The 28-year old Sabyasachi is very proud of the clothes that he has designed for Laaga Chunari … “as it was the third time I was dressing my favourite Rani Mukerji. It is always a pleasure to do outfits for her as she is not fussy at all. As for working with Yash Raj Films, though it was my first time, it was like going to college as everything was done systematically. They are the most organised people and I had a good time working with the unit,” he admits. Sabyasachi has also designed the clothes for Jaya Bachchan and Konkona Sen Sharma in the film.
Sabyasachi says that since Laaga Chunari …is about a humble family based in Benares, he had to keep it simple. “In the first half, Rani is a simple small-town girl. In the second half though, there is a great transition in her outlook as she is now an escort and as a high-class call girl, she is made to look very sexy.” For this, she was given classy designer clothes, sunglasses, high heels and elegant bags, something she has never done before. “Something like Julia Roberts in Pretty Woman,” he beams adding that he has worked with Rani earlier in Black (a film that is close to his heart as he bagged the National award for the period clothes) and then in Ravi Chopra’s Baabul.
For the small-town look, he has given both Rani and Konkona the local printed chintz kurtas, patialas and chanderi dupattas. “I have used a lot of cottons to go according to the decorum of the characters, that of UP-ite families. For Mrs. Bachchan, I have made her wear loose fitting jaama blouses with cotton sarees and no accessories except for hari chudiyaan. She carries a small coin purse, stating the fact that she has none or very little money to put in it. Her aging goes well with her character of a lady struggling to keep her family surviving in dire circumstances,” he says.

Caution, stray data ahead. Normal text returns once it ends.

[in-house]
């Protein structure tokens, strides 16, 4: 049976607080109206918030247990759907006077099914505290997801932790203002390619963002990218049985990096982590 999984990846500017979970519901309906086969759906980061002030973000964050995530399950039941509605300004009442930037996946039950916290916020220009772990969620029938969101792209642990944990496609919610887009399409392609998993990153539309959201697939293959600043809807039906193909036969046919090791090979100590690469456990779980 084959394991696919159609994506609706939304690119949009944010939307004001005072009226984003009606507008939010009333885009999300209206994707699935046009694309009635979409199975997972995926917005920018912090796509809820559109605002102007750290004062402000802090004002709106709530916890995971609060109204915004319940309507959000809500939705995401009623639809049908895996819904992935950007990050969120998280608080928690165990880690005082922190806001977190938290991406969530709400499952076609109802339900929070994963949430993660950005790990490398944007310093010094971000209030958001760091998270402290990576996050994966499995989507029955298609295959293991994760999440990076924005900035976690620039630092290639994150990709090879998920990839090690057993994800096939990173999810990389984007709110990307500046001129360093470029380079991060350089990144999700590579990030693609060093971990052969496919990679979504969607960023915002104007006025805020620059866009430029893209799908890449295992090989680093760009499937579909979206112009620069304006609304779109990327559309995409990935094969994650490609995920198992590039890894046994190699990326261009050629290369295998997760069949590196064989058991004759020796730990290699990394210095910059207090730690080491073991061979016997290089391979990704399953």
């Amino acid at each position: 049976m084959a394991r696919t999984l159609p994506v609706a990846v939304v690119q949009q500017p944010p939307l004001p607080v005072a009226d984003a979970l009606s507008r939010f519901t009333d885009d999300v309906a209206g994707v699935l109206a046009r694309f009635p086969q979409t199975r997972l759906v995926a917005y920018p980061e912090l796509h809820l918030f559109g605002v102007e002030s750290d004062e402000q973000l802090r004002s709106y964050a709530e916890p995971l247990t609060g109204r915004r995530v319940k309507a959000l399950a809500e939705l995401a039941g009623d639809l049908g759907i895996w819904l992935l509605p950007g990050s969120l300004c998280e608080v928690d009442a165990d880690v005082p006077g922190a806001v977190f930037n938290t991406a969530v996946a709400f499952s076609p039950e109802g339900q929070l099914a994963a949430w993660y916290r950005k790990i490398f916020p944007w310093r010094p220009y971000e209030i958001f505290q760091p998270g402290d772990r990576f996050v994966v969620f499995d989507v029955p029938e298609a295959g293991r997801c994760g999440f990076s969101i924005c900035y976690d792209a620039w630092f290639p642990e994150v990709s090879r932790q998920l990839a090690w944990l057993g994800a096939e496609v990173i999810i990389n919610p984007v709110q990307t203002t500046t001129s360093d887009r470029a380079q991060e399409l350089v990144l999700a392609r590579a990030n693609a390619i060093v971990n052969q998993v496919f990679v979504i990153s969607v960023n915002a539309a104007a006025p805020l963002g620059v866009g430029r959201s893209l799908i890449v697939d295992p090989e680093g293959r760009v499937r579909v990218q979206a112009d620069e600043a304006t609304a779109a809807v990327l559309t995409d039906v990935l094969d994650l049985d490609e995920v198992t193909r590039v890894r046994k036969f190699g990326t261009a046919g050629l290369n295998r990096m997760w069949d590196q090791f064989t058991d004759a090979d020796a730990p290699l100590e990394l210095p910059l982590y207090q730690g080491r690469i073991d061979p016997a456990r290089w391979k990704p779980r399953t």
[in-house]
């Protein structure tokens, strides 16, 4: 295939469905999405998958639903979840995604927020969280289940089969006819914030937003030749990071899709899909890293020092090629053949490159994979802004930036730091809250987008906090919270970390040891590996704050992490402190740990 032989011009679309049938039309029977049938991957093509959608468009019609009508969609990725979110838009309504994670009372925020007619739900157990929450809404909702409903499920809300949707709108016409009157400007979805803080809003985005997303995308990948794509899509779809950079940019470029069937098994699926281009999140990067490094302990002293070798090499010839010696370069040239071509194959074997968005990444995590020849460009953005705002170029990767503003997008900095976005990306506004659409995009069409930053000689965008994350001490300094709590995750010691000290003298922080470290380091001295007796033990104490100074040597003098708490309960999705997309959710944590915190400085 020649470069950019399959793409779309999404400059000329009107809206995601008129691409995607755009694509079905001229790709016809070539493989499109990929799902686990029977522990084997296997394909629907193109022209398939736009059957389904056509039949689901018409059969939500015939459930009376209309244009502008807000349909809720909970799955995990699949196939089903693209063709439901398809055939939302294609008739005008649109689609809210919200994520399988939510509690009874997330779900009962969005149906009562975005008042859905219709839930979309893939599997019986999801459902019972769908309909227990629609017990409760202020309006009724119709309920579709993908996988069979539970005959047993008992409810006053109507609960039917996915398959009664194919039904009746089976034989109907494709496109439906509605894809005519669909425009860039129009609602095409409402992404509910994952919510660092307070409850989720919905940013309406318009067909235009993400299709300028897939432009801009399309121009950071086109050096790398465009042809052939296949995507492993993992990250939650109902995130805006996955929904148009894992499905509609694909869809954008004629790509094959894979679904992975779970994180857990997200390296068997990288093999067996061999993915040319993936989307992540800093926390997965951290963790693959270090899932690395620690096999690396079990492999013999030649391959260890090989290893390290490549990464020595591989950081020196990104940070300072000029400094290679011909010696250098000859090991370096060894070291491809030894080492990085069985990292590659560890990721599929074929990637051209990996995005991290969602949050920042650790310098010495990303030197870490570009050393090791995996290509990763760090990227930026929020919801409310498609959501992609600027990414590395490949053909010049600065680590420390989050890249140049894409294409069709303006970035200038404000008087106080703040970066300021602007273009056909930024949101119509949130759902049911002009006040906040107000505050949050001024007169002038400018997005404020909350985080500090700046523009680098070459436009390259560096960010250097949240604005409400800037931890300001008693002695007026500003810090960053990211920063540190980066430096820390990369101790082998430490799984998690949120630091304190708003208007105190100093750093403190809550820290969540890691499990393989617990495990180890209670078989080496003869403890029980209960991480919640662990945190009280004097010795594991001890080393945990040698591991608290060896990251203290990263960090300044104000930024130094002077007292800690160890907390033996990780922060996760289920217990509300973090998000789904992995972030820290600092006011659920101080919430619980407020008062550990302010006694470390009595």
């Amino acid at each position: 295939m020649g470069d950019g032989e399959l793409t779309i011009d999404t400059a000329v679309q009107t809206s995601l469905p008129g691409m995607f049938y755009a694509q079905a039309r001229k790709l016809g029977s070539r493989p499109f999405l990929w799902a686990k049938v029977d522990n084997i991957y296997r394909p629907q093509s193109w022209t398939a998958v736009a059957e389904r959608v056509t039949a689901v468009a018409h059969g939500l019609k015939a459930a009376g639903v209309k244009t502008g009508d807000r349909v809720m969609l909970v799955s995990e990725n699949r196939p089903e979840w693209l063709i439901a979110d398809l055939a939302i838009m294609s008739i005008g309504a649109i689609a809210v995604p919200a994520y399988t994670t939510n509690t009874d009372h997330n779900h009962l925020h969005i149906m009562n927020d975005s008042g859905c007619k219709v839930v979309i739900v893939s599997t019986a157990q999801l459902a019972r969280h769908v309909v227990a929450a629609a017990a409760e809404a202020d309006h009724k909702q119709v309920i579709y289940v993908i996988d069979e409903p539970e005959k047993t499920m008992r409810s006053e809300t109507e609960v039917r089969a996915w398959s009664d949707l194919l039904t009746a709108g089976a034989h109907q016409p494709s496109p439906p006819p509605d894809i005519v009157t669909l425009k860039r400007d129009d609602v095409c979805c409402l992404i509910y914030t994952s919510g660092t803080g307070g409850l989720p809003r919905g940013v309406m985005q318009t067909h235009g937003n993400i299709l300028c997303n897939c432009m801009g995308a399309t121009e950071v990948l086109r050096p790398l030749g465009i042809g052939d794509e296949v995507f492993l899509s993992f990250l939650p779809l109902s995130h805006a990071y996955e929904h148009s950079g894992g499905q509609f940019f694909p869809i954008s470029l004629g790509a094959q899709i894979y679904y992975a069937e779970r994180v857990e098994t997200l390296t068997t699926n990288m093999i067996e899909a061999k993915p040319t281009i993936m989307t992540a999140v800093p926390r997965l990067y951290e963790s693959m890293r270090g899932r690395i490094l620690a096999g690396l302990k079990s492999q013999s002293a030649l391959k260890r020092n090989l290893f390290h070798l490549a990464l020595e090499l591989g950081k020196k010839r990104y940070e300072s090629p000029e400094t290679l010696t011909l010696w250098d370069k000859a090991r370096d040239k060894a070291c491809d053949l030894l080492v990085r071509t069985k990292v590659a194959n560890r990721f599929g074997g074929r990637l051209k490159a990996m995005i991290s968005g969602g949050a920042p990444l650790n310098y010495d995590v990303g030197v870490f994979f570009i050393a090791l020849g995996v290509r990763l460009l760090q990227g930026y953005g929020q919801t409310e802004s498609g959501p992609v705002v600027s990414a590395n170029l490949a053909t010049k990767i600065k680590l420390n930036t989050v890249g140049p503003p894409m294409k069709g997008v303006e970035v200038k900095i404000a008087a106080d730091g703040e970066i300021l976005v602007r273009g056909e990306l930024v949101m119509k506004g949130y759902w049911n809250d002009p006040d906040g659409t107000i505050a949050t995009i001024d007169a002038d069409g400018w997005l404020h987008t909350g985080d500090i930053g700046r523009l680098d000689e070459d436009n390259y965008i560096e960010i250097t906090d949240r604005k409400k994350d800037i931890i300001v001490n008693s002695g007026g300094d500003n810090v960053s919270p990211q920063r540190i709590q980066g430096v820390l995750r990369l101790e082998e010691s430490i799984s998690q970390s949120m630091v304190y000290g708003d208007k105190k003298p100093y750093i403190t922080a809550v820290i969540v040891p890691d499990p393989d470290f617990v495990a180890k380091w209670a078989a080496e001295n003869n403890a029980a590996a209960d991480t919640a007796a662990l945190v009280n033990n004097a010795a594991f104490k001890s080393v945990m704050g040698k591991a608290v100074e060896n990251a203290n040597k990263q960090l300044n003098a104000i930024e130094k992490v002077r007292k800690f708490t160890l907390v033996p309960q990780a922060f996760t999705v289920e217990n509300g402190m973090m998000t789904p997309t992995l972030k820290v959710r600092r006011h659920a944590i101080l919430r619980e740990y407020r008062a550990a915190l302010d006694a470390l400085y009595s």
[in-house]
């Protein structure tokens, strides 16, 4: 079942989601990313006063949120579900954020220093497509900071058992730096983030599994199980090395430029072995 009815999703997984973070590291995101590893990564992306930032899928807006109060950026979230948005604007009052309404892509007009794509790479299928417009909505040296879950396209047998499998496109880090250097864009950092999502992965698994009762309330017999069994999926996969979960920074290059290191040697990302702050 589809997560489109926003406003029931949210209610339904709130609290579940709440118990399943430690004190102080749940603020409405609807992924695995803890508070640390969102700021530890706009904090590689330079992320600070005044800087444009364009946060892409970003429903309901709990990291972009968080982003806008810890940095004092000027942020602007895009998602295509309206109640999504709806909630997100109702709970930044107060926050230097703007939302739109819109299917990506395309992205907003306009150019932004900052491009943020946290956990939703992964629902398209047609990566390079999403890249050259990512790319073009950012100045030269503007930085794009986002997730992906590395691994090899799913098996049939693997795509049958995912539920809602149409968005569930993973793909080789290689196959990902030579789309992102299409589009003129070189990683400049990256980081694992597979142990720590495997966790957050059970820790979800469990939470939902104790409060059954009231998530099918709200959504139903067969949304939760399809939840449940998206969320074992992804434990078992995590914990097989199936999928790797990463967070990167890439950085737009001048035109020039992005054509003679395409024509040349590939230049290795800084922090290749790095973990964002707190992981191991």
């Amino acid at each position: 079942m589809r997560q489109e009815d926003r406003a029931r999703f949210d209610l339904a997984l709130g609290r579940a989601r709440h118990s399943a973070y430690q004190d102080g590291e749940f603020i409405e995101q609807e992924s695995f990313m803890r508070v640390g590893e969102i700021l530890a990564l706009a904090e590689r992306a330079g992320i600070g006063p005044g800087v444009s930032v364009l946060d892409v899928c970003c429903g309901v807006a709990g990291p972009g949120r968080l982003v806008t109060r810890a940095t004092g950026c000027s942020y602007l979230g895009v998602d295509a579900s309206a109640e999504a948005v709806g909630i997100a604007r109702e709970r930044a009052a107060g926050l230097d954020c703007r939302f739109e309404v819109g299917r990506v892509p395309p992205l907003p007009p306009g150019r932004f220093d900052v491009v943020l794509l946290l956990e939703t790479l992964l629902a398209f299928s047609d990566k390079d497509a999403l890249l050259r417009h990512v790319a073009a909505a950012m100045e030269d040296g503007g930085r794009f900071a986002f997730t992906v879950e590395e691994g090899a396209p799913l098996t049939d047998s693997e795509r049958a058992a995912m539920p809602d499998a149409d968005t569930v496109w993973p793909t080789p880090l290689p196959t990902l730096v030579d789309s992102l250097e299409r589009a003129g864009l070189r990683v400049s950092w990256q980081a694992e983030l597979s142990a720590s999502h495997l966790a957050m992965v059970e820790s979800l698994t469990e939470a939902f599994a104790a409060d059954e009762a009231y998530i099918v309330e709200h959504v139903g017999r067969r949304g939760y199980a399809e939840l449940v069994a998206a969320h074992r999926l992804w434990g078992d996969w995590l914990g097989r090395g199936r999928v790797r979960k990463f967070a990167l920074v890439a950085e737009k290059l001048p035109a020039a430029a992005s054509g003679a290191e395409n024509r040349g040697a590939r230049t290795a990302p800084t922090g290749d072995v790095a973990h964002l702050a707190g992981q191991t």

The other designers involved with the costumes in Laaga Chunari …are Manish Malhotra, Subarna Ray Chaudhuri and Shiraz Siddique and talking about them, he says that each one had a character for whom they designed clothes and “since I am practically new and have yet to gain a foothold in the film industry, I would take the help of Subarna who I have known since childhood. We bonded very well.”
For a designer who is known for his ensembles that have universal appeal and for his ‘Indianised’ Milan collection, Sabyasachi loves to experiment with garments, his speciality being coats, jackets, skirts, sarees, as well as using a lot of lace, voiles, chiffons and georgettes. All this comes from books, confesses the designer adding that for the recent London Fashion Week held from September 15 to 20 followed by ramp shows in New York, his Nomad Collection was inspired by two books, Paul Coelho’s The Witch of Portobello and Kite Runner by Khalil Hosseini. The clothes were multi-cultured with ideas from all over like Khazakistan, Soviet Russia, Communist China, India, and so on. It was a great hit.
Presently Sabyasachi is busy with his collection in London, Paris and New York for sales. He admits candidly that films are not his main occupation, “I am doing it just for fun. In fact, I have given up a lot of offers as I was not convinced with the projects,” he adds that his work in Laaga Chunari Mein Daag will prove his potential as a designer to the film fraternity and until then “I shall wait for a fantastic script to come my way,” he beams